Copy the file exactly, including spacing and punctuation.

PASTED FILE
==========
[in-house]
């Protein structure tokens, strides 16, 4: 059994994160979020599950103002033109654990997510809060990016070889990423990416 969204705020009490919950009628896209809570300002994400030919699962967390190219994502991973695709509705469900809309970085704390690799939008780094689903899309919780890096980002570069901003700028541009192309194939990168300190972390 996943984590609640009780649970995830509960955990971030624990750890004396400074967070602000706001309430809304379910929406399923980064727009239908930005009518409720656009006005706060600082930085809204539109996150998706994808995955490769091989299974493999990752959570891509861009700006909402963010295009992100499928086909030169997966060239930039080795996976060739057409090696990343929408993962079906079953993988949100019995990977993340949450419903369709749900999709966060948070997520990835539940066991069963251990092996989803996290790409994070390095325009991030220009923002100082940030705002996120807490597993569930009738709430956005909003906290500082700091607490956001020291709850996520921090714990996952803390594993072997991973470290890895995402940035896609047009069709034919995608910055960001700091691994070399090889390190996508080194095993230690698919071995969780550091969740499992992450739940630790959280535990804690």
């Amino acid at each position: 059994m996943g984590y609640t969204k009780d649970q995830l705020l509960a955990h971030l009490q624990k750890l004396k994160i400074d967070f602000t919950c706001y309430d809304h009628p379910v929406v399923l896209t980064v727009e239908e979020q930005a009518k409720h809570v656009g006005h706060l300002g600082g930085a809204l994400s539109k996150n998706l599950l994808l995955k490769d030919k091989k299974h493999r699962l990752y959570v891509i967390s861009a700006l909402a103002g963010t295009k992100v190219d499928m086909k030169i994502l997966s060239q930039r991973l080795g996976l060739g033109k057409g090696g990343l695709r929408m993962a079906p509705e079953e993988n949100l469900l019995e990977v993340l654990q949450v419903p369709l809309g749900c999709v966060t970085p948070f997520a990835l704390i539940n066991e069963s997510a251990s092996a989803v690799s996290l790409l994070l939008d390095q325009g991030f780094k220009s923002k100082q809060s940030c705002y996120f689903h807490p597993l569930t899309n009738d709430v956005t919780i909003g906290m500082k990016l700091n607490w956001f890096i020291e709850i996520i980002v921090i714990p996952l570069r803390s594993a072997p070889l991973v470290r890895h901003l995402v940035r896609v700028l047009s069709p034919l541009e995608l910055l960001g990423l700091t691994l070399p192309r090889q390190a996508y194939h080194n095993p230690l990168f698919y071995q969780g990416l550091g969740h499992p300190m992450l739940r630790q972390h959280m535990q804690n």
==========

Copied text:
[in-house]
């Protein structure tokens, strides 16, 4: 059994994160979020599950103002033109654990997510809060990016070889990423990416 969204705020009490919950009628896209809570300002994400030919699962967390190219994502991973695709509705469900809309970085704390690799939008780094689903899309919780890096980002570069901003700028541009192309194939990168300190972390 996943984590609640009780649970995830509960955990971030624990750890004396400074967070602000706001309430809304379910929406399923980064727009239908930005009518409720656009006005706060600082930085809204539109996150998706994808995955490769091989299974493999990752959570891509861009700006909402963010295009992100499928086909030169997966060239930039080795996976060739057409090696990343929408993962079906079953993988949100019995990977993340949450419903369709749900999709966060948070997520990835539940066991069963251990092996989803996290790409994070390095325009991030220009923002100082940030705002996120807490597993569930009738709430956005909003906290500082700091607490956001020291709850996520921090714990996952803390594993072997991973470290890895995402940035896609047009069709034919995608910055960001700091691994070399090889390190996508080194095993230690698919071995969780550091969740499992992450739940630790959280535990804690």
């Amino acid at each position: 059994m996943g984590y609640t969204k009780d649970q995830l705020l509960a955990h971030l009490q624990k750890l004396k994160i400074d967070f602000t919950c706001y309430d809304h009628p379910v929406v399923l896209t980064v727009e239908e979020q930005a009518k409720h809570v656009g006005h706060l300002g600082g930085a809204l994400s539109k996150n998706l599950l994808l995955k490769d030919k091989k299974h493999r699962l990752y959570v891509i967390s861009a700006l909402a103002g963010t295009k992100v190219d499928m086909k030169i994502l997966s060239q930039r991973l080795g996976l060739g033109k057409g090696g990343l695709r929408m993962a079906p509705e079953e993988n949100l469900l019995e990977v993340l654990q949450v419903p369709l809309g749900c999709v966060t970085p948070f997520a990835l704390i539940n066991e069963s997510a251990s092996a989803v690799s996290l790409l994070l939008d390095q325009g991030f780094k220009s923002k100082q809060s940030c705002y996120f689903h807490p597993l569930t899309n009738d709430v956005t919780i909003g906290m500082k990016l700091n607490w956001f890096i020291e709850i996520i980002v921090i714990p996952l570069r803390s594993a072997p070889l991973v470290r890895h901003l995402v940035r896609v700028l047009s069709p034919l541009e995608l910055l960001g990423l700091t691994l070399p192309r090889q390190a996508y194939h080194n095993p230690l990168f698919y071995q969780g990416l550091g969740h499992p300190m992450l739940r630790q972390h959280m535990q804690n």